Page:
Palimpsest  

Go Back   Palimpsest > Reviews > Book Reviews

Reply
 
Thread Tools Display Modes
Old 7th Oct 2003, 21:10   #1
John Self
Administrator
suffers from smallness of vision
 
John Self's Avatar
 
Join Date: 27 Jun 2003
Location: Belfast
Posts: 15,939
Default Damon Galgut

Well, only a week until the Booker Prize winner is announced and I have only read one of the shortlist: Damon Galgut's The Good Doctor.

I must say it's quite the grimmest book I've read all year. No humour or lightness of mood permeates its 220 pages - it's all black and bleak in there. In that sense, all the comparisons with Graham Greene, and with Galgut's countryman and Nobel laureate J.M. "Laughing Boy" Coetzee, are bang on. That's not to say it's not a good book - indeed, the sheer weight of its sustained misanthropy and heaviness of heart is in a way a heroic achievement. What, didn't he want to put any jokes in there at all, I kept asking myself? Any purely pleasurable human contact? Apparently not.

Anthony Burgess described novels as taking two forms, the "A-type" and the "B-type", the former being driven by story and characterisation and psychological realism in theme, and the latter being more of an artful arrangement of words. Most literary novels are somewhere in the middle - Martin Amis would be closer to the B end of the scale, and Damon Galgut is, like Greene, firmly in the A range, although the prose is more delicately written and carefully weighted than that might suggest. The narrator - and one of the doctors who may or may not be the good one of the title - is Frank Eloff, who for several years has been whittling his life away in a dying ramshackle hospital in the South African homelands (which term Galgut helpfully glossaries for us at the start: "impoverished and underdeveloped areas of land set aside by the apartheid government for the 'self-determination' of its various black 'nations'"). He is white, like the young doctor who comes to stay and work at the hospital, Laurence Waters. He ends up sharing a room with Frank.

Laurence has ideas for growing the hospital and making it thrive: which Frank doesn't understand, seemingly prepared like the half-dozen other staff to let it dry out and die. The book follows the uneasy friendship that grows up between the two doctors, and the involvement which Laurence has in the various bland features of Frank's life, all of which, like the hospital, are temporary and uncertain: the bar and disused hotel which provides the area's only poor entertainment; the souvenir shack where Frank carries on an affair with the proprietress; the home of the former apartheid 'dictator' known as The Brigadier. Frank then has an affair with Laurence's girlfriend; Laurence starts up a successful travelling clinic to take what little ready help they have - mainly sex education and condoms - to the local poor; and things gradually come to a head, sort of.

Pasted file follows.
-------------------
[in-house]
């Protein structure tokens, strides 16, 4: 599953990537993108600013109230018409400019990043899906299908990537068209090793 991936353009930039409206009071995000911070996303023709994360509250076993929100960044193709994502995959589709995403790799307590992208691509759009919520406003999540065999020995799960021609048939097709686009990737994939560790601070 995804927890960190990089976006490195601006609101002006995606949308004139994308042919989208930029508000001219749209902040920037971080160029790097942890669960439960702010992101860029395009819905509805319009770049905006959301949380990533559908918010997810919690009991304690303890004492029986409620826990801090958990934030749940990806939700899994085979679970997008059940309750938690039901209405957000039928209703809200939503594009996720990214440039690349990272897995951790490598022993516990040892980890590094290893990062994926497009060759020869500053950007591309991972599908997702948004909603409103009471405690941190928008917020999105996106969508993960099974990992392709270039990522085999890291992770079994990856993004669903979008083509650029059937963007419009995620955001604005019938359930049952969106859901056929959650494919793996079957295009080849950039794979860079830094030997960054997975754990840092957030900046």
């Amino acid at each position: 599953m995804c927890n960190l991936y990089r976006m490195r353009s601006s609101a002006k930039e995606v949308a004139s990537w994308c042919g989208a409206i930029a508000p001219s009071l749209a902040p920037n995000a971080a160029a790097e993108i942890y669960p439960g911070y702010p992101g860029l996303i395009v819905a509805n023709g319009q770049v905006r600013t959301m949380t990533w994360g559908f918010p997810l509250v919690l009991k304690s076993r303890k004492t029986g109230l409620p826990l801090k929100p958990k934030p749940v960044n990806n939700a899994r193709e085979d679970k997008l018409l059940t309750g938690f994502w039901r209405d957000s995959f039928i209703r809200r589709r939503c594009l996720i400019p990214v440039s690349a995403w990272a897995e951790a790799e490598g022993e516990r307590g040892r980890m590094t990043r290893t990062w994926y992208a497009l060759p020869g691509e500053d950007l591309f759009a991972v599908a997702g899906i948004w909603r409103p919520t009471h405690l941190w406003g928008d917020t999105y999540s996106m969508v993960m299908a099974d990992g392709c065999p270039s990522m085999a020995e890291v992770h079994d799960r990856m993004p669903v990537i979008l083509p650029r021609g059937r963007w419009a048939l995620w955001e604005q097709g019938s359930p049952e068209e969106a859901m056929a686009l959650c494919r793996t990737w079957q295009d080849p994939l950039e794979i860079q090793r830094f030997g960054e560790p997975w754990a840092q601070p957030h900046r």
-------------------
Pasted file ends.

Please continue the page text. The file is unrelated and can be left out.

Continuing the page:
If The Good Doctor has blinding themes they eluded me. On Newsnight Review someone spoke darkly of "whether Laurence Waters even exists" and about the book being a danger sign of South Africa becoming the next Zimbabwe, but I didn't get any unreliability from Frank as a narrator (and God knows I'm always on the lookout for it), and I'm too internationally dumb to take subtle political representations that aren't spelled out. I think it is possible to be too low-key and too reluctant to give things away, and when every conversation is uneasy and every action and motive strained and wrung out, as they are here, it's all too easy for the reader to want to skip along on the surface and not get dragged down with it. Certainly it's an artful and well-written and uncompromising book, and the Booker judges need not fear accusations of populism on this one, but I don't think it's inspiring or original enough to take the prize either.
John Self is offline   Reply With Quote
Old 8th Oct 2003, 15:54   #2
lancs vegas
Junior Palimpsestarian
is new to Palimpsest
 
Join Date: 4 Aug 2003
Posts: 14
Default

Just finished Yellow Dog before reading this novel, and completely agree we're looking at polar opposites. (Incidentally, always find Burgess' remark a useful reference point, thanks for reminding me of it)

It is all rather Greene-land: found the character of Frank very reminiscent of Scobie.